may be substituted in Eq. (viii) and the maximum value of m obtained. Using the former

approach gives x 5 2.71 m from which

m 5 10:9 kNm=m

EXAMPLE 19.3

The slab shown in Fig. 19.9(a) has an opening at the corner A to allow the passage of a hoist. The

slab is built in on the sides AB, BC and AD and is simply supported on the side DC. The relative

values of the moments of resistance per unit width for hogging and sagging bending at relevant posi-

tions in the slab are shown in Fig. 19.9(b). For the typical yield line pattern shown in Fig. 19.9(a)

calculate the value of the moment parameter m if the slab has to carry an ultimate design load of

12 kN/m2.

The rotations of the different parts of the slab are shown in Fig. 19.10.

19.1 Yield line theory 657

1.5 m 6m

m

A B

2.5 m

m m

m

2.5 m

0.5 m

D x C

FIGURE 19.9

(a) (b) Slab of Ex. 19.3

1/2.5

A

1/1.5

D

1/x

C

B

FIGURE 19.10

1/2.5 Rotations for slab of Ex. 19.4

A: m 1 m 3 6 3 1=2:5 5 4:8 m

B: m 3 7:5 3 1=2:5 5 3 m

C: m 1 0:5 m 3 2:5 3 1=1:5 5 2:5 m

D: m 1 0:5 m 3 5 3 1=x 5 7:5 m=x

The total work absorbed is therefore m[10.3 1 (7.5/x)]

The total work done by the load is:

12 2:5 3 1:5 3 1=3 1 5 3 x 3 1=3 1 6 x 3 5 3 1=2 5 195 2 10 x

Equating the work absorbed by the slab to the work done by the load gives

195x 10x 2

m5 (i)

10:3x 1 7:5

Differentiating Eq. (i) and equating to zero gives

x 2 1 1:456 x 14:199 5 0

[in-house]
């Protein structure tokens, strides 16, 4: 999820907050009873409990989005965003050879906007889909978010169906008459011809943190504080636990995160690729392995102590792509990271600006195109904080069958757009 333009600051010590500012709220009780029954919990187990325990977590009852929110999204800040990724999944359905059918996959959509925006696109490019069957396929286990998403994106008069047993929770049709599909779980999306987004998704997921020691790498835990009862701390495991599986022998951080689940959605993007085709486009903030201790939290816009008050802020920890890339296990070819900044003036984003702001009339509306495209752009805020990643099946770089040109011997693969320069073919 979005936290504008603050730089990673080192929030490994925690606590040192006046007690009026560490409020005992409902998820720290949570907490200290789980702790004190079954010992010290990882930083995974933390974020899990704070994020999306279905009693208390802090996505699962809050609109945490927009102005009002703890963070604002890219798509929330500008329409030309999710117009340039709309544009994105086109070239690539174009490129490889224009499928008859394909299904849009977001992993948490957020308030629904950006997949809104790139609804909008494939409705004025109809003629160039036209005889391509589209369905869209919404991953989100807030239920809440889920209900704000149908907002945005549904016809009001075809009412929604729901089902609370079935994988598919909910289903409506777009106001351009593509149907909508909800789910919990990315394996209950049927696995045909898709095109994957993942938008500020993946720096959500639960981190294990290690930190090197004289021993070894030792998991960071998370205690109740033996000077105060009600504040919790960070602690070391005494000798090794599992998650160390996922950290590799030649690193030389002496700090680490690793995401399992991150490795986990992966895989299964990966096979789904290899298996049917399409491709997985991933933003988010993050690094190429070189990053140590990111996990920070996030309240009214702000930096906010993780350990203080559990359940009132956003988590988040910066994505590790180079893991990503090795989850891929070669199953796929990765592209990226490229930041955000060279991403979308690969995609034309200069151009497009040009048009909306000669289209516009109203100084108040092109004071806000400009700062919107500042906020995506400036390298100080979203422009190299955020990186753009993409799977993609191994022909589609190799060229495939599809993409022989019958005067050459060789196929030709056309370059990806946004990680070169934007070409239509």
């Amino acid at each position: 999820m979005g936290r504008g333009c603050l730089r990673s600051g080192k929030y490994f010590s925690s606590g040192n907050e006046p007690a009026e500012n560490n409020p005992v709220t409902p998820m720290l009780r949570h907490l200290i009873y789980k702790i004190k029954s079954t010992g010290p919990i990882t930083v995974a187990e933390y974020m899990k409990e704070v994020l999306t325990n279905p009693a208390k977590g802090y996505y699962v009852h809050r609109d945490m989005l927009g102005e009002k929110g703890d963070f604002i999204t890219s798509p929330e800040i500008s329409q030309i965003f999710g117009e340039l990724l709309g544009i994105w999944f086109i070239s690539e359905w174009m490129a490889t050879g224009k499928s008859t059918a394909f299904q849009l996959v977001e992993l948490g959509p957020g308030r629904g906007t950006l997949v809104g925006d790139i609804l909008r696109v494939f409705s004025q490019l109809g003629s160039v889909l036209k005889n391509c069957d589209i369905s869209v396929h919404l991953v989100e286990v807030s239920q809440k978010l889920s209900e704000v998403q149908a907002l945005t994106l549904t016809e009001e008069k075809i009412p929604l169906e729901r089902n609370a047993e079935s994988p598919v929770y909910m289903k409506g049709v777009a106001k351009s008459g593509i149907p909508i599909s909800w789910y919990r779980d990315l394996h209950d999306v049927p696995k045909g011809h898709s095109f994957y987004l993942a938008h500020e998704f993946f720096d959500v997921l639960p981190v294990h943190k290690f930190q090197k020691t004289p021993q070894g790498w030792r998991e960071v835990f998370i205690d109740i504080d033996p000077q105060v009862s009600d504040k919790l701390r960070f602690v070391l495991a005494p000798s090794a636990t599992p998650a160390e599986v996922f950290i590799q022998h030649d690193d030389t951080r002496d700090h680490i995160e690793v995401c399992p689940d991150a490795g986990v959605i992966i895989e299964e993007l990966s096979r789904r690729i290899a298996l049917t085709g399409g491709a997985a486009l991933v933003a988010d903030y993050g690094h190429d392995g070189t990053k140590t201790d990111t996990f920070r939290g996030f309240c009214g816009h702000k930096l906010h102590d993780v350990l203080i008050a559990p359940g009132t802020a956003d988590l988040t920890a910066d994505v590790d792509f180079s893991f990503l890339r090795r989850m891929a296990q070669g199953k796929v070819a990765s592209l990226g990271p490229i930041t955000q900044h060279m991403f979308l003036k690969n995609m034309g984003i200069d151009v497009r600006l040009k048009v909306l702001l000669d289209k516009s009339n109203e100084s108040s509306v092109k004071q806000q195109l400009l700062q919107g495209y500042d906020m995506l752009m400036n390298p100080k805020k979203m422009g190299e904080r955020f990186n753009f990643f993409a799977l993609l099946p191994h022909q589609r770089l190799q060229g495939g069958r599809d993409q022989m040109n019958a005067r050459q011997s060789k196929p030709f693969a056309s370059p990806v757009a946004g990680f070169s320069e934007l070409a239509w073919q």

the solution of which is

x 5 3:11 m

Substituting this value in Eq. (i) gives

m 5 12:9 kNm=m

658 CHAPTER 19 Yield Line Analysis of Slabs

19.2 Discussion

The method presented here for the analysis of reinforced concrete slabs gives, as we have seen, upper

bound values for the collapse loads of slabs. However, in relatively simple cases of slab geometry and

loading, the yield line method can be used as a design method since the fracture pattern can be

obtained with reasonable accuracy. Also, in practice the actual collapse load of a slab may be above the

calculated value because of secondary effects such as the kinking of the reinforcing steel in the vicinity

of the fracture line and the effect of horizontal edge restraints which induce high compressive forces in

the plane of the slab with a consequent increase in load capacity.

An alternative to yield line theory is the strip method proposed by A. Hillerborg at Stockholm in

1960. This method is a direct design procedure as opposed to yield line theory which is analytical and

therefore will not be investigated here.

PROBLEMS

P.19.1 Determine, for the slab shown in Fig. P.19.1, the required moment parameter m if the design

ultimate load is 14 kN/m2.

Ans. 24.31 kNm/m.

1.0m

0.6m 0.6m

5m

0.4m

45

10 m

FIGURE P.19.1

P.19.2 The reinforced concrete slab shown in Fig. P.19.2(a) is designed to have an ultimate load

capacity of 10 kN/m2 across its complete area. Determine the required value of the moment

parameter m given that the yield line pattern is as shown.

If an opening is introduced as shown in Fig. P.19.2(b) determine the corresponding

required value of the moment parameter m.

Ans. 32.37 kNm/m, 35.27 kNm/m.

P.19.3 In the slab shown in Fig. P.19.3 Area 1 carries an ultimate load of intensity 12 kN/m2 while

Area 2 carries an ultimate load of intensity 8 kN/m2. Determine the value of the moment

parameter m assuming the yield line pattern shown.

Ans. 14.73 kNm/m.

Problems 659

(a) (b)

0.6m

1.0m 3m

45 3m

4m 4m

1.0m

10 m 7m 3m

FIGURE P.19.2

x

1.0m

1.0m

5m

0.4m

Area 1 Area 2

7m 3m

FIGURE P.19.3

P.19.4 Calculate the intensity of uniformly distributed load that would cause the reinforced concrete